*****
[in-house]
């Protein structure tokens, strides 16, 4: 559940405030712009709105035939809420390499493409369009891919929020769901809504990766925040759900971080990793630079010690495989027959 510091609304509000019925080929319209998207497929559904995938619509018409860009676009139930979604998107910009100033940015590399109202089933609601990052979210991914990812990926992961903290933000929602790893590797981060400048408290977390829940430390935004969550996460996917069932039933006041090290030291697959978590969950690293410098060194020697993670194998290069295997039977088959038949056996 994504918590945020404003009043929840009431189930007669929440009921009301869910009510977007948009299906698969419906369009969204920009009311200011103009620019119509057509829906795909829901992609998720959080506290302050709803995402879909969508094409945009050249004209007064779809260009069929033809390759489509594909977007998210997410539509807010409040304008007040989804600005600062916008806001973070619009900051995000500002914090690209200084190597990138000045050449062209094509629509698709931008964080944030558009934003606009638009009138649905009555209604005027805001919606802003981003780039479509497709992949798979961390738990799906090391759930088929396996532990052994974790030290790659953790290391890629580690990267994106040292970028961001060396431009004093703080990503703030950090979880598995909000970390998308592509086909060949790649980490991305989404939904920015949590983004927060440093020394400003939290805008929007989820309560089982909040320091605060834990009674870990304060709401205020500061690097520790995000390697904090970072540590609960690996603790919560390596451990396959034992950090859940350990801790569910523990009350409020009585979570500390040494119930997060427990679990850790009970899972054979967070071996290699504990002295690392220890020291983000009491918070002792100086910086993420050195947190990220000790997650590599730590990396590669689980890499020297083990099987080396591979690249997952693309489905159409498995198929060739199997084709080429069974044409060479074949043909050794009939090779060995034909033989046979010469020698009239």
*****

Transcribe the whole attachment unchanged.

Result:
[in-house]
């Protein structure tokens, strides 16, 4: 559940405030712009709105035939809420390499493409369009891919929020769901809504990766925040759900971080990793630079010690495989027959 510091609304509000019925080929319209998207497929559904995938619509018409860009676009139930979604998107910009100033940015590399109202089933609601990052979210991914990812990926992961903290933000929602790893590797981060400048408290977390829940430390935004969550996460996917069932039933006041090290030291697959978590969950690293410098060194020697993670194998290069295997039977088959038949056996 994504918590945020404003009043929840009431189930007669929440009921009301869910009510977007948009299906698969419906369009969204920009009311200011103009620019119509057509829906795909829901992609998720959080506290302050709803995402879909969508094409945009050249004209007064779809260009069929033809390759489509594909977007998210997410539509807010409040304008007040989804600005600062916008806001973070619009900051995000500002914090690209200084190597990138000045050449062209094509629509698709931008964080944030558009934003606009638009009138649905009555209604005027805001919606802003981003780039479509497709992949798979961390738990799906090391759930088929396996532990052994974790030290790659953790290391890629580690990267994106040292970028961001060396431009004093703080990503703030950090979880598995909000970390998308592509086909060949790649980490991305989404939904920015949590983004927060440093020394400003939290805008929007989820309560089982909040320091605060834990009674870990304060709401205020500061690097520790995000390697904090970072540590609960690996603790919560390596451990396959034992950090859940350990801790569910523990009350409020009585979570500390040494119930997060427990679990850790009970899972054979967070071996290699504990002295690392220890020291983000009491918070002792100086910086993420050195947190990220000790997650590599730590990396590669689980890499020297083990099987080396591979690249997952693309489905159409498995198929060739199997084709080429069974044409060479074949043909050794009939090779060995034909033989046979010469020698009239």